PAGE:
Subalpine Symphony of Life
On September 18th, 1944, a B-17 crashed in the head of Bear Jaw Canyon just 3 days after the Humphreys B-24 Bomber Crash. Four or five WWII military planes crashed into the San Francisco Mountains killing at least two dozen men in total. NAU math instructor Bob Packard visited the B-17 site in 1974.
Bear Jaw Trail #26 begins about 0.4-miles up Abineau Trail #127. Tread is typically fantastic. The grade is moderate-steep and I would say easier than #127.
The 2.25-mile trail is loaded with Quaking Aspens that bring instant joy to desert dwellers. Engelmann spruce and Douglas-firs keep the trail cozy.
Some of the Aspen artwork is by shepherds that grazed sheep.
When you seemingly unexpectedly reach Waterline Road (FR 146) either return as an out-n-back or continue right to complete Abineau - Bear Jaw Loop in reverse.
Left on Waterline Road
2.75-mi / -190-ft intersects Inner Basin Trail #29 @ 2mi up the 4.25mi trail.
12-mi / -1,700-ft takes you to Shultz Pass Road. Weatherford Trail #102 begins just over 0.1-mi further.
This and other trails are over a half-mile through the steep rugged off-trail forest to the wreckage. Off-trail in the Senecio Protection Area is only legal with snowpack to protect San Francisco Peaks groundsel. Keep in mind the wreckage is within the wilderness, government property is federally protected. Wreckage is not a trophy. Be respectful if encountered anywhere. When lives have been lost, posing with wreckage is disrespectful.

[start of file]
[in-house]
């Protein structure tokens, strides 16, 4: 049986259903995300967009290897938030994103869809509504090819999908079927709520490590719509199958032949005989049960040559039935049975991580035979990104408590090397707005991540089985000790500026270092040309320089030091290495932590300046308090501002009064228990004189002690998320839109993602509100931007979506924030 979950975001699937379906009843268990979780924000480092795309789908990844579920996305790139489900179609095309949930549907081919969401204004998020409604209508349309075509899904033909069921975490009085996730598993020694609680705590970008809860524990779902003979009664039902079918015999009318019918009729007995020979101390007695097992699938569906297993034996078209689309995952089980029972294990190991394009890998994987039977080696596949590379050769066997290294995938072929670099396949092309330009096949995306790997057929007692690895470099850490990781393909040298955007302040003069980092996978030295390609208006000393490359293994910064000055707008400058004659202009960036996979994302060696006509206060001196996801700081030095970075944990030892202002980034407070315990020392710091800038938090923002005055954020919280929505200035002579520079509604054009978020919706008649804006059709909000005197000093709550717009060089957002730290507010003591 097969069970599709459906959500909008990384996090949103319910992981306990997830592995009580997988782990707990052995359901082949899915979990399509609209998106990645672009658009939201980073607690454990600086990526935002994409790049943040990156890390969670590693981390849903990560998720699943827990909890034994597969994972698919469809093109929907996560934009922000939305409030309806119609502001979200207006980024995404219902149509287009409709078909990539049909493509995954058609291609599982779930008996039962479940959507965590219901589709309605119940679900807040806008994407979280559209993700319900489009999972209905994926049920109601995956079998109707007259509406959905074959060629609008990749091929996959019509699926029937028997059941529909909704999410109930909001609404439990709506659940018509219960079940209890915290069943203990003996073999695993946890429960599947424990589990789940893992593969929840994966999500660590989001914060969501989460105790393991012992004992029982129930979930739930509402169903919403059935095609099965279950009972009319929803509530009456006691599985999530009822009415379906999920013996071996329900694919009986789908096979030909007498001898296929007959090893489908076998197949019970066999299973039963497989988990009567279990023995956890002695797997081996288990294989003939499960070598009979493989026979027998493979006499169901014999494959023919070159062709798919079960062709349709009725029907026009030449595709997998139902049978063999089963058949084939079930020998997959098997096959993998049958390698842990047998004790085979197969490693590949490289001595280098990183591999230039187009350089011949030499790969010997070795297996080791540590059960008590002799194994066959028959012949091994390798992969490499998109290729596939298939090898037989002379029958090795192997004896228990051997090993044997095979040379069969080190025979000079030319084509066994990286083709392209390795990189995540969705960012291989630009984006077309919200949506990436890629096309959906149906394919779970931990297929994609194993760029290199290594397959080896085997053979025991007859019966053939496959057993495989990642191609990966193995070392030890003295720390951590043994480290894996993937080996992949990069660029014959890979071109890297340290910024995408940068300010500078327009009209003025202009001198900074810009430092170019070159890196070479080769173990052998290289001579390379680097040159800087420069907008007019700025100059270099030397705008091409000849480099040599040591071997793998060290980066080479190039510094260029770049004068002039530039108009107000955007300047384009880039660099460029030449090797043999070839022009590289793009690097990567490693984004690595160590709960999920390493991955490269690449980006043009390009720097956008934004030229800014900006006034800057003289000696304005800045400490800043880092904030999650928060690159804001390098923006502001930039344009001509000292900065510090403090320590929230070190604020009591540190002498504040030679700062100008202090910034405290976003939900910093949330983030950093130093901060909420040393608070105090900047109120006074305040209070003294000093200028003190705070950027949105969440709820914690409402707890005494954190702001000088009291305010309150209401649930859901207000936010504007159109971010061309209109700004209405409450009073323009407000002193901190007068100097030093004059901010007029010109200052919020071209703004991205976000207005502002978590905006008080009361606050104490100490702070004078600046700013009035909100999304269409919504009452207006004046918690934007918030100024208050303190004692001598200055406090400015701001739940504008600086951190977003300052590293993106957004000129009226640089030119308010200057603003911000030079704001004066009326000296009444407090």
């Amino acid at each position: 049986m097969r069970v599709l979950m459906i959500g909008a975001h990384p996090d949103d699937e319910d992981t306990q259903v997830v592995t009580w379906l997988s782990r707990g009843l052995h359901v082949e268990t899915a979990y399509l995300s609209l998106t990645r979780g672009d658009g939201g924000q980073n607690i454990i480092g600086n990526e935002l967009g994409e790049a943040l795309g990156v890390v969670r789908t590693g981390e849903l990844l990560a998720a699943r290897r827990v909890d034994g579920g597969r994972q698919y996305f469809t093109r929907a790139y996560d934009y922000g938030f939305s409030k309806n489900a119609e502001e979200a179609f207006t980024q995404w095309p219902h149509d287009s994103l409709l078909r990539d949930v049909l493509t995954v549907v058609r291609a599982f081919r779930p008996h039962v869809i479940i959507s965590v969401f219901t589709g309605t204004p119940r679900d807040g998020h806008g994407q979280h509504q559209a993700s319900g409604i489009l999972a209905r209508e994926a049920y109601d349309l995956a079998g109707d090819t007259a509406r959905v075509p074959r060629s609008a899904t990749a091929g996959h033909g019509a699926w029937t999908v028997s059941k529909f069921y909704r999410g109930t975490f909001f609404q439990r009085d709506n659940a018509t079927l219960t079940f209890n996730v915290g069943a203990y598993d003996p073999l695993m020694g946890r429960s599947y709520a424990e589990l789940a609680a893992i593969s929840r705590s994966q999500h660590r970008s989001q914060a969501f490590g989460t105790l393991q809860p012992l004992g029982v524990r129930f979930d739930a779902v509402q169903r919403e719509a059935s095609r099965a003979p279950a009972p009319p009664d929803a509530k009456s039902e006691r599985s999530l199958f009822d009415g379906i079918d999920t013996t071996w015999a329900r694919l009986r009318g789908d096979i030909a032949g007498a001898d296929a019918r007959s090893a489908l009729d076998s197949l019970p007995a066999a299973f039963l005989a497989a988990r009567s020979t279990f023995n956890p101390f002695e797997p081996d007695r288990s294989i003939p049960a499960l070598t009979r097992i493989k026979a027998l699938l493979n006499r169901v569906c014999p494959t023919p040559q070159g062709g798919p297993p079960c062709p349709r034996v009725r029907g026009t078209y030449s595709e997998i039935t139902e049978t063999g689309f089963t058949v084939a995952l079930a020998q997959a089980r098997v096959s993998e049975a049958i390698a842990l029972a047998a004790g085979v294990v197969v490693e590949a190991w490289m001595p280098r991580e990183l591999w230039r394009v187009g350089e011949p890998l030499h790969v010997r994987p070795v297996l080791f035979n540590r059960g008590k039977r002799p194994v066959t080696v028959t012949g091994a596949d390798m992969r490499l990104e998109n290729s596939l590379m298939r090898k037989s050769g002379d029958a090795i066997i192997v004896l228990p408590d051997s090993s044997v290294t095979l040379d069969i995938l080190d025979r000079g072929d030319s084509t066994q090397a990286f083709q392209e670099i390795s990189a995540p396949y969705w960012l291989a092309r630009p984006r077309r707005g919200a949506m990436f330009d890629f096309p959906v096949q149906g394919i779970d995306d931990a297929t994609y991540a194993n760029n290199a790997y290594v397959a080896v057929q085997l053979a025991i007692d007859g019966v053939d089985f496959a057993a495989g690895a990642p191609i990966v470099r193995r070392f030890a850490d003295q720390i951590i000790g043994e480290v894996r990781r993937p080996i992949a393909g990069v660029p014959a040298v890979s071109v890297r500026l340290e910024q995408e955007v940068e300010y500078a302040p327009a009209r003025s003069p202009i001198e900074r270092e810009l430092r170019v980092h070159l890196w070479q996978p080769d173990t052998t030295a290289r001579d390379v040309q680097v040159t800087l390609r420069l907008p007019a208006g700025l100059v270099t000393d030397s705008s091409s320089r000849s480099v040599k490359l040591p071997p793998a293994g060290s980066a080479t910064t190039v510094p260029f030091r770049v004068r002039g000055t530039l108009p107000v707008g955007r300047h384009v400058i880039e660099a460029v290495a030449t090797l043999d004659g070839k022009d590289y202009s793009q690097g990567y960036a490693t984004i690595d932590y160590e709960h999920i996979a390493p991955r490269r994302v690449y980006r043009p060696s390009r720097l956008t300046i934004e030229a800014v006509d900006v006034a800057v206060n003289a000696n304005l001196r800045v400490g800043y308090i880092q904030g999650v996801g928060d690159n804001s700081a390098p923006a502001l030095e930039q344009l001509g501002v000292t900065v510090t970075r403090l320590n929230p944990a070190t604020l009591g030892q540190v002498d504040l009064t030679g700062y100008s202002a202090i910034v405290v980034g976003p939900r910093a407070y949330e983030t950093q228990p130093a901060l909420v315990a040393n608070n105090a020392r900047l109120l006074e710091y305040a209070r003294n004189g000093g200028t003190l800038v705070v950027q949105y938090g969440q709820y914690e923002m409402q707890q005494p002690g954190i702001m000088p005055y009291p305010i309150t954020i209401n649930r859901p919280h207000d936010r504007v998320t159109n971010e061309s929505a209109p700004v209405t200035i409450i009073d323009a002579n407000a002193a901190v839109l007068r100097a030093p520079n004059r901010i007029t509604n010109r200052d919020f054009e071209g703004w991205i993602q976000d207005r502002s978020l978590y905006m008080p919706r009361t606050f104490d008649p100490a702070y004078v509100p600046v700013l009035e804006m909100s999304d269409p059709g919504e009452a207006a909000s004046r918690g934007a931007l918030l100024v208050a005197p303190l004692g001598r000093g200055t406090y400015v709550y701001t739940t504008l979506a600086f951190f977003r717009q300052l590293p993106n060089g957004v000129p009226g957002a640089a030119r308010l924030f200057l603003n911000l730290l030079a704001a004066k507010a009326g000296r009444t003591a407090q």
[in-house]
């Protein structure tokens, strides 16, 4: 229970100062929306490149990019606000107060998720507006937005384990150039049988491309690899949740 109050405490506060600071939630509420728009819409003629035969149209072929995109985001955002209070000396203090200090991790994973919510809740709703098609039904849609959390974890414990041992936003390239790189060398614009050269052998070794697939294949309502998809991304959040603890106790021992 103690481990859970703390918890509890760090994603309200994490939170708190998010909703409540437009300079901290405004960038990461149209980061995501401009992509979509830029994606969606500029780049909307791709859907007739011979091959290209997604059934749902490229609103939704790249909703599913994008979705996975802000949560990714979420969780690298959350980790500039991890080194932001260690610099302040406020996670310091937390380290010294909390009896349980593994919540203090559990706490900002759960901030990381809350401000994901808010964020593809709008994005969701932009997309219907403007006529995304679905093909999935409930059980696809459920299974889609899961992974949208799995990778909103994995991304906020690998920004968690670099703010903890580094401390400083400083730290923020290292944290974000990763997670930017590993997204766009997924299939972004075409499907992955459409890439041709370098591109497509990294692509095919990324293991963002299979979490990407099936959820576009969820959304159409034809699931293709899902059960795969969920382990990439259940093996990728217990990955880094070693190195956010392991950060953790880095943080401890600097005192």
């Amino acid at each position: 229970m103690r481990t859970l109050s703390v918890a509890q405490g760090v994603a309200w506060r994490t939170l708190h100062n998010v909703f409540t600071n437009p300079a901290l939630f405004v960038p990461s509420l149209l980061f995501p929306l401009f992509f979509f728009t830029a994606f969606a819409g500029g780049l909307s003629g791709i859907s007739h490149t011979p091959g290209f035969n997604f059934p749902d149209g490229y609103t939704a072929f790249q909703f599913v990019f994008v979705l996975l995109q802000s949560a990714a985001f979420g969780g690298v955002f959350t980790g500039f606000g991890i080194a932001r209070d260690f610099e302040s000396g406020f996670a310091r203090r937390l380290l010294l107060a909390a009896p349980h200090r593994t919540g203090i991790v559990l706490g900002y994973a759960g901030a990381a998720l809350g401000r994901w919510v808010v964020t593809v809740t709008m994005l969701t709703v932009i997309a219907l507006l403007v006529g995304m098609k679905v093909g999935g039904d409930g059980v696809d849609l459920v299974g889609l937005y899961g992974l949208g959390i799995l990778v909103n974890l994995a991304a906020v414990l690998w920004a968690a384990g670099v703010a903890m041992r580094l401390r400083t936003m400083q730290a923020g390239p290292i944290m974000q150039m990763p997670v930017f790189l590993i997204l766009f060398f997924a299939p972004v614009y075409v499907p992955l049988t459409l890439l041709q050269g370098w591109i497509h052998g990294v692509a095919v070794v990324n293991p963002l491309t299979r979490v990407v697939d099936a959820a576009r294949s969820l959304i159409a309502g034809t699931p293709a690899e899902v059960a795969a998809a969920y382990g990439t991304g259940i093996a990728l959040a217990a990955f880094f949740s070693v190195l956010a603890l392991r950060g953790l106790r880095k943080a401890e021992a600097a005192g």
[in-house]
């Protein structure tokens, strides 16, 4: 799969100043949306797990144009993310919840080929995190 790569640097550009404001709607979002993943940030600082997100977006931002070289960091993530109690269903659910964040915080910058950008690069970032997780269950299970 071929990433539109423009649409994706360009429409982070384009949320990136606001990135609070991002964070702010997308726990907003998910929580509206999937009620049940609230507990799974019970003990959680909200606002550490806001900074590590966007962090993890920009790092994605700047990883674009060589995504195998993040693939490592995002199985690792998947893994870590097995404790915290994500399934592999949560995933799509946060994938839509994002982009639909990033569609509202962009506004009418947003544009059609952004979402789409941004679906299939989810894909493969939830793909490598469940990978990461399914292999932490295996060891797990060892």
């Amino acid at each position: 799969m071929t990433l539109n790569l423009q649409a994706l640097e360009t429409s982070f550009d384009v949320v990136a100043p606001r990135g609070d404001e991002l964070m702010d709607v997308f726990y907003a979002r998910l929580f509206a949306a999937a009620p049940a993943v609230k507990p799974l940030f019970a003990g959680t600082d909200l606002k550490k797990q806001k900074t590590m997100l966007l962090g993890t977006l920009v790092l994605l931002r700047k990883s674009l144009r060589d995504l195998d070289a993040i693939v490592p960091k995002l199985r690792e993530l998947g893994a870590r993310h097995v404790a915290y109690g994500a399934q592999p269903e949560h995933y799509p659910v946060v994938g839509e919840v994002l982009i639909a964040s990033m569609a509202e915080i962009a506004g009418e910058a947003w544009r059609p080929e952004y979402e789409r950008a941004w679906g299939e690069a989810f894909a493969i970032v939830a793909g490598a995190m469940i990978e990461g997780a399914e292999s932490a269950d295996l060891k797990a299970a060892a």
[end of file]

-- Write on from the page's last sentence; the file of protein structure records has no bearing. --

Bear Jaw Trail #26 is a gem but looping with Abineau is the prime choice. Upper Abineau Trail #127 has outstanding distant views. Yet, Bear Jaw might be the better of the two in Autumn foliage based on the abundance of Aspens!
Check out the Official Route and Triplogs.
Coconino FS Details
This route passes through an area that is colorful at all seasons of the year. In late Spring, alpine wildflowers such as lupine, rocky mountain iris, penstemon, and paintbrush color the trailside meadows. Sunflowers add a slash of yellow in Summer and groves of aspen paint the slopes with crimson and gold during the Fall.
There is a chance to see a black bear here-perhaps the best chance you'll have in the area around the Peaks. Seeing signs of these big shy animals along either trail is not uncommon. Mule deer and elk are also plentiful. Common birds are juncos, Steller's jays and Clark's nutcrackers. In Spring and early Summer the forest's best singer, the hermit thrush, will serenade you along your way.
This hike is listed as One-Way.
When hiking several trails on a single "hike", log it with a generic name that describes the hike. Then link the trails traveled, check out the example.